Monitors may give away their secrets

Security forces and snoopers may be able to read what is happening on a suspect’s monitor even when they can’t see the screen after a researcher was able to reconstruct a screen image from the reflected glow of a monitor.

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By  Neil Denslow Published  May 15, 2002

Security forces, spies and snoopers may be able to read what is happening on a suspect’s monitor even when they can’t see the screen. Using a special light detector and some lab hardware, a researcher has been able to reconstruct a screen image from the reflected glow of a monitor.

Marcus Kuhn, an associate professor at Cambridge University in England, presented his research at the Institute of Electrical and Electronics Engineers’ (IEEE) Symposium on Security and Privacy in Berkley, California. Many security experts were amazed as they had considered it to be impossible to get a detailed picture in this way.

“No one even thought about the optical issues of computer information leakage”, Fred Cohen, security practitioner in residence for the University of New Haven told CNET.com. “This guy didn’t just publish, he blew (the assumptions) apart.”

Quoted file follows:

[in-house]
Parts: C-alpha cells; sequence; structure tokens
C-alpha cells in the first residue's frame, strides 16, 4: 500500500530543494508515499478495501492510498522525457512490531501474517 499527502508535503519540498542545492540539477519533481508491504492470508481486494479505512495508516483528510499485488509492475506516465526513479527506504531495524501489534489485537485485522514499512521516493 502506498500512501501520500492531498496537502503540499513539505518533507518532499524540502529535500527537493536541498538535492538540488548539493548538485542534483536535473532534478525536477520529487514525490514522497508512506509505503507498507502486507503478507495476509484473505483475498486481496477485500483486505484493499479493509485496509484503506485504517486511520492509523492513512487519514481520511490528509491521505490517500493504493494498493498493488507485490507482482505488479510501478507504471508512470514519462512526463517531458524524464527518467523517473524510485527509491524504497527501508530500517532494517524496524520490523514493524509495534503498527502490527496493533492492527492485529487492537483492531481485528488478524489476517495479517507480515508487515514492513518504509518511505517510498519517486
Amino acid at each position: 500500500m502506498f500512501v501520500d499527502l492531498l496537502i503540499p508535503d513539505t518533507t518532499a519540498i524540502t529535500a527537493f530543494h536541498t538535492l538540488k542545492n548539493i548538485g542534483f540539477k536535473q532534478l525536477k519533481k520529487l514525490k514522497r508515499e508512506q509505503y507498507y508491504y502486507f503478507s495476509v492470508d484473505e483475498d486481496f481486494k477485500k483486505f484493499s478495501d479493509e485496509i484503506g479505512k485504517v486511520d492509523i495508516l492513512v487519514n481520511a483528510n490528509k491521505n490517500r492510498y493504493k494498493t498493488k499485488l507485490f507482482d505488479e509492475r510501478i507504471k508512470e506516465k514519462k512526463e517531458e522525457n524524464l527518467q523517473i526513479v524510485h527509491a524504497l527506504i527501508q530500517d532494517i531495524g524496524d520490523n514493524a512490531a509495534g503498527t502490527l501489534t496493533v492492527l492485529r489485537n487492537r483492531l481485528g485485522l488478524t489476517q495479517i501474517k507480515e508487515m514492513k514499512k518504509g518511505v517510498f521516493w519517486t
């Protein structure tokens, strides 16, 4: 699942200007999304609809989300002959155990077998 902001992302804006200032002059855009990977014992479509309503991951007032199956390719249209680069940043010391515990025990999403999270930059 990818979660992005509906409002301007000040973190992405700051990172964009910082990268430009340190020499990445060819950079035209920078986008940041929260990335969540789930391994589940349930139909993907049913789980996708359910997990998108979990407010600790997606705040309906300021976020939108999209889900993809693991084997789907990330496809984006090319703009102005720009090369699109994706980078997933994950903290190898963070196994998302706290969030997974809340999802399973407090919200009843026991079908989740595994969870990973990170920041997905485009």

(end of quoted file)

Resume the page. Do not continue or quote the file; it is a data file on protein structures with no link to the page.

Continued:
The eavesdropping exploits how the cathode-ray tubes behind the screen of most monitors work. An image is created by a beam of electrons that is shot at the inside of the screen. The screen is covered in various phosphors, which cause each pixel to glow red, green or blue when it is hit by the beam.

The beam moves from side to side to “light” each pixel, scanning the screen 60 to 100 times a second. Light from the pixel then causes a pulsating signal that can light up a darkened room. Kuhn was able to reconstruct the image on the screen by averaging the signal reflected off a wall.

Kuhn was quick to point out the limitations of the system outside of a test environment, however, such as interference from other light sources.

“At this point, this is a curiosity. It’s not a revolution,” he told CNET.com.

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